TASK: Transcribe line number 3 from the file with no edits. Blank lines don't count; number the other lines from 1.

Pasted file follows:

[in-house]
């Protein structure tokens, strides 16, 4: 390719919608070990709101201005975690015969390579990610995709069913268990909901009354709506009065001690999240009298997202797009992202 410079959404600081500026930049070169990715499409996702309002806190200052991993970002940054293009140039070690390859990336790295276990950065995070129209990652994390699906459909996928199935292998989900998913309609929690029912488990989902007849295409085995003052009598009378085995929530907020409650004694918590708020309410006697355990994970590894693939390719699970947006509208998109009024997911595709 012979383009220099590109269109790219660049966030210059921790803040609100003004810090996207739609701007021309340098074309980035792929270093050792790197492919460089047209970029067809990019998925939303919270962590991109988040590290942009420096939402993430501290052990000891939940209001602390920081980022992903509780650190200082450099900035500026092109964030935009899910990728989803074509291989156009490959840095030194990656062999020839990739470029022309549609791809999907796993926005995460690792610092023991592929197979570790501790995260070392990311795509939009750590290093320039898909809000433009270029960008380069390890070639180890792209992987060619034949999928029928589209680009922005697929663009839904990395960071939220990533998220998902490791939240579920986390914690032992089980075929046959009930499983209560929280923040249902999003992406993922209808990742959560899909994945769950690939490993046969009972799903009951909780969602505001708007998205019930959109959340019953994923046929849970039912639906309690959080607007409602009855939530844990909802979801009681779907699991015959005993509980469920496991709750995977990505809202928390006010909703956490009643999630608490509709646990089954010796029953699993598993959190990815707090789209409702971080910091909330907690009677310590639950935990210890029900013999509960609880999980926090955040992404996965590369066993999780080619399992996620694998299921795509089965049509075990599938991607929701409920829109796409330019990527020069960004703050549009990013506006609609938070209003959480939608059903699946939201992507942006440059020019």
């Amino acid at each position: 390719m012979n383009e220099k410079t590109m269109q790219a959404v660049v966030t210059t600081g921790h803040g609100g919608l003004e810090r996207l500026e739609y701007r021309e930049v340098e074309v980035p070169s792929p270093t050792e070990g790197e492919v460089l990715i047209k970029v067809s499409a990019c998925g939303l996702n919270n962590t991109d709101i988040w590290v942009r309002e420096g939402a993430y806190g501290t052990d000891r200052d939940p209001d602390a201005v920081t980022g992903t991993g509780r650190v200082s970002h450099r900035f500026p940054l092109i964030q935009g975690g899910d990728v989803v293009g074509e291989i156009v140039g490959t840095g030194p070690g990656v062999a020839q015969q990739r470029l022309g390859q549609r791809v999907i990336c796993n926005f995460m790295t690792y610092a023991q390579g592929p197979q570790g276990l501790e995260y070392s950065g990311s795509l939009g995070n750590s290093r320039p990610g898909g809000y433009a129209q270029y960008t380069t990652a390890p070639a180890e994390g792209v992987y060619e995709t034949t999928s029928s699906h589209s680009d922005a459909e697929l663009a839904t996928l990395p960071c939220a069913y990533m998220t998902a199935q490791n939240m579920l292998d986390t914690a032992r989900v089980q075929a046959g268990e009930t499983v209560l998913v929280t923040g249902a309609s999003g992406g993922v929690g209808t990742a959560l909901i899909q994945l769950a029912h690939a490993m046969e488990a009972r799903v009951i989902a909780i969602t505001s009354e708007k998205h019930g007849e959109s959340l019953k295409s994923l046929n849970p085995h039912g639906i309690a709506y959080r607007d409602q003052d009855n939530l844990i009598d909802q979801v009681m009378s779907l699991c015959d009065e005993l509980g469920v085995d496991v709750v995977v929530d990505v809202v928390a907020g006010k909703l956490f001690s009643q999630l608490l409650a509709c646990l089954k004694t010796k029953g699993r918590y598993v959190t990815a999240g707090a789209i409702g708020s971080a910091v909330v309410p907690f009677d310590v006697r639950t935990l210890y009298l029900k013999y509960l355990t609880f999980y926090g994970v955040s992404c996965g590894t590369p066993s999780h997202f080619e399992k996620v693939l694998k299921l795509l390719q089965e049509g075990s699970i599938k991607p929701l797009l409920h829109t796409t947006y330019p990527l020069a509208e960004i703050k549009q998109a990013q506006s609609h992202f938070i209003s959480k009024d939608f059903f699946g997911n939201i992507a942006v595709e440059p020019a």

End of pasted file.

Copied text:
């Amino acid at each position: 390719m012979n383009e220099k410079t590109m269109q790219a959404v660049v966030t210059t600081g921790h803040g609100g919608l003004e810090r996207l500026e739609y701007r021309e930049v340098e074309v980035p070169s792929p270093t050792e070990g790197e492919v460089l990715i047209k970029v067809s499409a990019c998925g939303l996702n919270n962590t991109d709101i988040w590290v942009r309002e420096g939402a993430y806190g501290t052990d000891r200052d939940p209001d602390a201005v920081t980022g992903t991993g509780r650190v200082s970002h450099r900035f500026p940054l092109i964030q935009g975690g899910d990728v989803v293009g074509e291989i156009v140039g490959t840095g030194p070690g990656v062999a020839q015969q990739r470029l022309g390859q549609r791809v999907i990336c796993n926005f995460m790295t690792y610092a023991q390579g592929p197979q570790g276990l501790e995260y070392s950065g990311s795509l939009g995070n750590s290093r320039p990610g898909g809000y433009a129209q270029y960008t380069t990652a390890p070639a180890e994390g792209v992987y060619e995709t034949t999928s029928s699906h589209s680009d922005a459909e697929l663009a839904t996928l990395p960071c939220a069913y990533m998220t998902a199935q490791n939240m579920l292998d986390t914690a032992r989900v089980q075929a046959g268990e009930t499983v209560l998913v929280t923040g249902a309609s999003g992406g993922v929690g209808t990742a959560l909901i899909q994945l769950a029912h690939a490993m046969e488990a009972r799903v009951i989902a909780i969602t505001s009354e708007k998205h019930g007849e959109s959340l019953k295409s994923l046929n849970p085995h039912g639906i309690a709506y959080r607007d409602q003052d009855n939530l844990i009598d909802q979801v009681m009378s779907l699991c015959d009065e005993l509980g469920v085995d496991v709750v995977v929530d990505v809202v928390a907020g006010k909703l956490f001690s009643q999630l608490l409650a509709c646990l089954k004694t010796k029953g699993r918590y598993v959190t990815a999240g707090a789209i409702g708020s971080a910091v909330v309410p907690f009677d310590v006697r639950t935990l210890y009298l029900k013999y509960l355990t609880f999980y926090g994970v955040s992404c996965g590894t590369p066993s999780h997202f080619e399992k996620v693939l694998k299921l795509l390719q089965e049509g075990s699970i599938k991607p929701l797009l409920h829109t796409t947006y330019p990527l020069a509208e960004i703050k549009q998109a990013q506006s609609h992202f938070i209003s959480k009024d939608f059903f699946g997911n939201i992507a942006v595709e440059p020019a």